Which brings us to Steven Matz or Franchy Cordero. I think $10 is too much for Cordero, but others love him and if you love him you might want to take a chance. FWIW Baseball HQ has him earning $15 this year. I think his contact skills are so bad that, while he could earn $15, he could also be back in the minors in a hurry. Especially because he’s coming off a wrist injury.

Which leave us with Matz, who has been injury prone and not that good since his dazzling debut in 2015. I think he’s no riskier than Cordero and cheaper, with the same sort of upside, which is why I would make him my eighth.

When you have to make these decisions matters a lot. Health issues and playing time issues will become clearer than mud as the preseason approaches. The longer you can wait the more clarity you’ll bring to your final decisions. But it doesn’t hurt to start exploring the possibilities early.

Best,

rotomansignature

Rotoman

Brian Walton Tastes Own Medicine. Smiles.

My friend Brian pays attention to the rules. He’s done that in Tout Wars for years, and in recent years has been writing a column at Creativesports.com (and Mastersball.com before that) about fantasy baseball rules.

This week I thought I’d caught him up in a rules violations in the XFL, a league we play in together.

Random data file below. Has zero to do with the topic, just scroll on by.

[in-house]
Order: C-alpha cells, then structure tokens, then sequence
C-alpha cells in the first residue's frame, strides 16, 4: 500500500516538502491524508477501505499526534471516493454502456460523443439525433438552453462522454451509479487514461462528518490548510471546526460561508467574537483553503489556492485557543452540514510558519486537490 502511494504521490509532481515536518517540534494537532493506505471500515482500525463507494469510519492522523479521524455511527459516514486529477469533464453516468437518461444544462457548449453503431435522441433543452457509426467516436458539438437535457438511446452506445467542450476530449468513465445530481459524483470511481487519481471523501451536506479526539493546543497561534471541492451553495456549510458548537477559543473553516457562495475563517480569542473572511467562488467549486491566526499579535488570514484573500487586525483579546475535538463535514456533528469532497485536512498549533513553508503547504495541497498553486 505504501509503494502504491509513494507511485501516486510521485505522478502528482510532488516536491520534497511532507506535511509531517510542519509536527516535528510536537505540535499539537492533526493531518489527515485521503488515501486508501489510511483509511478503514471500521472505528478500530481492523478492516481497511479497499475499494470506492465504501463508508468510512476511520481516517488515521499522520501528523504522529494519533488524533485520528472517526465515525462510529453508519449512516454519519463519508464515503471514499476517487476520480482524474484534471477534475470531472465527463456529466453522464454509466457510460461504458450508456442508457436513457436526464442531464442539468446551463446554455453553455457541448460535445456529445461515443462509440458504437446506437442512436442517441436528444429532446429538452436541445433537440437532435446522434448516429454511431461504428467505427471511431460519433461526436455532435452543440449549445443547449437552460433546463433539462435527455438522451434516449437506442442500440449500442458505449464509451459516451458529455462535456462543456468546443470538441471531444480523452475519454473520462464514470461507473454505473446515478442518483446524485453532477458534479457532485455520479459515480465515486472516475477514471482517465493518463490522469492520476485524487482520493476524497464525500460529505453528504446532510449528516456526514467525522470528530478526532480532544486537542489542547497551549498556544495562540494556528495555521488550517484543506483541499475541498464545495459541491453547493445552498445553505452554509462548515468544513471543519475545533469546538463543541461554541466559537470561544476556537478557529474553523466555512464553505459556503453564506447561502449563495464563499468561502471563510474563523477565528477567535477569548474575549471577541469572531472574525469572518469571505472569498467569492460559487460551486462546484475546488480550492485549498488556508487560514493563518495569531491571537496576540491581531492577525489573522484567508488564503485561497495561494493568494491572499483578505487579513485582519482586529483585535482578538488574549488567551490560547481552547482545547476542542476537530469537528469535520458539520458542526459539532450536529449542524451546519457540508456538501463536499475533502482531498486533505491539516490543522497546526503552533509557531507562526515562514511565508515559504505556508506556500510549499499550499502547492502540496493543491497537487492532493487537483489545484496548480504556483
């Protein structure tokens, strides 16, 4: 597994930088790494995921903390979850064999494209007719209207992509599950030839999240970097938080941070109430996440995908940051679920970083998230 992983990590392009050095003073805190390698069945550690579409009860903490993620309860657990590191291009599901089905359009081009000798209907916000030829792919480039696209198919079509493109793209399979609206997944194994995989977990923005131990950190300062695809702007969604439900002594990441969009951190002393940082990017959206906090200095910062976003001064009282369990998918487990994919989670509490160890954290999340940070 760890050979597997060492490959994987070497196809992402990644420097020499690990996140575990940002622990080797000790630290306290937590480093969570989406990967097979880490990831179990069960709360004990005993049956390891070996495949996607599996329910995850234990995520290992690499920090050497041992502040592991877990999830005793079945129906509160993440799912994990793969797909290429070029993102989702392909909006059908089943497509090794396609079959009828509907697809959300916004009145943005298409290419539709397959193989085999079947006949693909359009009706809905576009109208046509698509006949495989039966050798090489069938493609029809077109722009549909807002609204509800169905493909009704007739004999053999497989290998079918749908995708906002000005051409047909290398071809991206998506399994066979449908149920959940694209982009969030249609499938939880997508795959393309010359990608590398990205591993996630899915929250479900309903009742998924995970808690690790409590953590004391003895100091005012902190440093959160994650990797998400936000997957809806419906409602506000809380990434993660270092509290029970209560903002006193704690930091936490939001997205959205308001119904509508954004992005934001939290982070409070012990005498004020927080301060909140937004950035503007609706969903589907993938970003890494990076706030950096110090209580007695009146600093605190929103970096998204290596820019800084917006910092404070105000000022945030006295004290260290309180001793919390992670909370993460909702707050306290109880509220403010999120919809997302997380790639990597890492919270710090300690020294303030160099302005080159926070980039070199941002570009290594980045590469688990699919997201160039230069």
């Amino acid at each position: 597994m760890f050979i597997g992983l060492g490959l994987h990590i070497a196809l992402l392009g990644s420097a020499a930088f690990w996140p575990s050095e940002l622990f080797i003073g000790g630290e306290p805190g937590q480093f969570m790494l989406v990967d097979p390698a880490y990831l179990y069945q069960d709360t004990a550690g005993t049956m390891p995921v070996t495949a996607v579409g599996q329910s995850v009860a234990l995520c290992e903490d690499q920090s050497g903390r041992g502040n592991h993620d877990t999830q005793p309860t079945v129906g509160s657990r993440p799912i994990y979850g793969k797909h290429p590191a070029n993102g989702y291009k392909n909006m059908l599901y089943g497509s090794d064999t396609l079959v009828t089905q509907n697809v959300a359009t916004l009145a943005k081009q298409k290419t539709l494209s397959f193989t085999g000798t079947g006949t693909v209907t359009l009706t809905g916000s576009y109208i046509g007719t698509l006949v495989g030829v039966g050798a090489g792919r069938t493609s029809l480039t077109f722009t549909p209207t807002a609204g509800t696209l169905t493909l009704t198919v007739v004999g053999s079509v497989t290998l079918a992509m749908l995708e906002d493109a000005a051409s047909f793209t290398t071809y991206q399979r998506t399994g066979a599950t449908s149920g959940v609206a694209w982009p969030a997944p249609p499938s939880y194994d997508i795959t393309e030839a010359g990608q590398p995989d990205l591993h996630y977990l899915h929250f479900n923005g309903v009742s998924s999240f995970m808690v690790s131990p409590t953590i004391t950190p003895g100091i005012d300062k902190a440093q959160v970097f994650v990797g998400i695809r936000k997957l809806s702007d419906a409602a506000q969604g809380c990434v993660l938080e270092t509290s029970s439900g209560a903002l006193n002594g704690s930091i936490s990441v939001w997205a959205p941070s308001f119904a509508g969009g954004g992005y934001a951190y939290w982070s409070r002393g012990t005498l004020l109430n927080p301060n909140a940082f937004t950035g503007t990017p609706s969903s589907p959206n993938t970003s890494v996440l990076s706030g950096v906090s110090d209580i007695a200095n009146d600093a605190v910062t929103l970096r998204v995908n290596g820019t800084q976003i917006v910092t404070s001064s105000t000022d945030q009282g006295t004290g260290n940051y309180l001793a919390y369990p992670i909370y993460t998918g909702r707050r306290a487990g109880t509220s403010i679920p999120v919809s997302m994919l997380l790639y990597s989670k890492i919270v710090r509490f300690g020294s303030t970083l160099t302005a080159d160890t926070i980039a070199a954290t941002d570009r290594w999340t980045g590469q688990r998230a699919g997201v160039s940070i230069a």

And I did, but he’d already gotten clearance from the league’s poobahs, who said there was precedence for his position. Maybe there was, but whoever benefited from it should have also insisted that the language in the Constitution be changed. It wasn’t.

What I know is that I reverse engineered the box score, and Franmil Reyes had his 50th at bat of the season, changing his draft status, in the bottom of the 6th inning of Sunday night’s Padres game. That at bat clearly came before 9pm, draft time, when Brian took Reyes as a Farm player. That is, one with 49 or fewer at bats. But Brian was allowed the +$3 for his newest farm player.

My partner Alex and I were fine with the common sense rule being applied, rather than what was written in the Constitution, and yet we still nurse a grudge about the fact that the league didn’t apply the common sense ruling they should have, that when a Frozen player dies before the auction, as Oscar Taveras did a few years ago, you should be allowed to at least open up his slot on auction day to make room for a sentient body. The fact that no one had died in the last two weeks of October before meant that there was no precedent, but the exception is now in the Constitution.